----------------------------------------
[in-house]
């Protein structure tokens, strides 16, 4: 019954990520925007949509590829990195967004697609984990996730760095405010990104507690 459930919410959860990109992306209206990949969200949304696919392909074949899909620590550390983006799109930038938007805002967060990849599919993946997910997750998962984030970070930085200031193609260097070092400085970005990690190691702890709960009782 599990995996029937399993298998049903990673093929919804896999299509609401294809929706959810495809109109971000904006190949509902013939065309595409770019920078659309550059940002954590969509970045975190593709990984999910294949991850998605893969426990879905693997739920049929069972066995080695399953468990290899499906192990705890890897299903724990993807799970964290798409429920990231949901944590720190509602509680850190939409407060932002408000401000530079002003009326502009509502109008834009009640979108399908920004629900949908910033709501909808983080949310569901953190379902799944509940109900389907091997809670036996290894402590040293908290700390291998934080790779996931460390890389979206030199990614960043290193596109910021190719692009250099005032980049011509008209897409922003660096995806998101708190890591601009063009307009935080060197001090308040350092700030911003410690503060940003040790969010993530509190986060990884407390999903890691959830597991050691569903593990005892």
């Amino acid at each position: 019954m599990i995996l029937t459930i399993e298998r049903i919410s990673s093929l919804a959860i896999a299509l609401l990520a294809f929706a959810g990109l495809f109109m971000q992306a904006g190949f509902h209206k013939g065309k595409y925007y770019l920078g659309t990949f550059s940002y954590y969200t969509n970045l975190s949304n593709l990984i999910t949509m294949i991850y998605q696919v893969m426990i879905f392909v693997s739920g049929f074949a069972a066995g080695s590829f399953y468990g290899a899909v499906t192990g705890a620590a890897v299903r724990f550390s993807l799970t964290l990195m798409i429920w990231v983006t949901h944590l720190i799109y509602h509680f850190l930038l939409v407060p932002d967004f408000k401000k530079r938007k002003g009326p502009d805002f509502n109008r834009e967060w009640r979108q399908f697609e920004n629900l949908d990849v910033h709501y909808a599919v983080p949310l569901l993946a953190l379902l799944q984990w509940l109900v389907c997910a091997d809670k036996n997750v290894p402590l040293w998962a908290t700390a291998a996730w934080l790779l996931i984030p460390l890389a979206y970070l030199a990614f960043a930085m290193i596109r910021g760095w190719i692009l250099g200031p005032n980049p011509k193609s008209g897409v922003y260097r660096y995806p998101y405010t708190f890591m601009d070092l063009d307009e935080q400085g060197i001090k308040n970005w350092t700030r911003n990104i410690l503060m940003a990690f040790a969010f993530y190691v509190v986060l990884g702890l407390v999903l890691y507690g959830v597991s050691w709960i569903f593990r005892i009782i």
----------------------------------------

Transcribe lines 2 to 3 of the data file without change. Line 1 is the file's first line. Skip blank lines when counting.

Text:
């Protein structure tokens, strides 16, 4: 019954990520925007949509590829990195967004697609984990996730760095405010990104507690 459930919410959860990109992306209206990949969200949304696919392909074949899909620590550390983006799109930038938007805002967060990849599919993946997910997750998962984030970070930085200031193609260097070092400085970005990690190691702890709960009782 599990995996029937399993298998049903990673093929919804896999299509609401294809929706959810495809109109971000904006190949509902013939065309595409770019920078659309550059940002954590969509970045975190593709990984999910294949991850998605893969426990879905693997739920049929069972066995080695399953468990290899499906192990705890890897299903724990993807799970964290798409429920990231949901944590720190509602509680850190939409407060932002408000401000530079002003009326502009509502109008834009009640979108399908920004629900949908910033709501909808983080949310569901953190379902799944509940109900389907091997809670036996290894402590040293908290700390291998934080790779996931460390890389979206030199990614960043290193596109910021190719692009250099005032980049011509008209897409922003660096995806998101708190890591601009063009307009935080060197001090308040350092700030911003410690503060940003040790969010993530509190986060990884407390999903890691959830597991050691569903593990005892």
């Amino acid at each position: 019954m599990i995996l029937t459930i399993e298998r049903i919410s990673s093929l919804a959860i896999a299509l609401l990520a294809f929706a959810g990109l495809f109109m971000q992306a904006g190949f509902h209206k013939g065309k595409y925007y770019l920078g659309t990949f550059s940002y954590y969200t969509n970045l975190s949304n593709l990984i999910t949509m294949i991850y998605q696919v893969m426990i879905f392909v693997s739920g049929f074949a069972a066995g080695s590829f399953y468990g290899a899909v499906t192990g705890a620590a890897v299903r724990f550390s993807l799970t964290l990195m798409i429920w990231v983006t949901h944590l720190i799109y509602h509680f850190l930038l939409v407060p932002d967004f408000k401000k530079r938007k002003g009326p502009d805002f509502n109008r834009e967060w009640r979108q399908f697609e920004n629900l949908d990849v910033h709501y909808a599919v983080p949310l569901l993946a953190l379902l799944q984990w509940l109900v389907c997910a091997d809670k036996n997750v290894p402590l040293w998962a908290t700390a291998a996730w934080l790779l996931i984030p460390l890389a979206y970070l030199a990614f960043a930085m290193i596109r910021g760095w190719i692009l250099g200031p005032n980049p011509k193609s008209g897409v922003y260097r660096y995806p998101y405010t708190f890591m601009d070092l063009d307009e935080q400085g060197i001090k308040n970005w350092t700030r911003n990104i410690l503060m940003a990690f040790a969010f993530y190691v509190v986060l990884g702890l407390v999903l890691y507690g959830v597991s050691w709960i569903f593990r005892i009782i």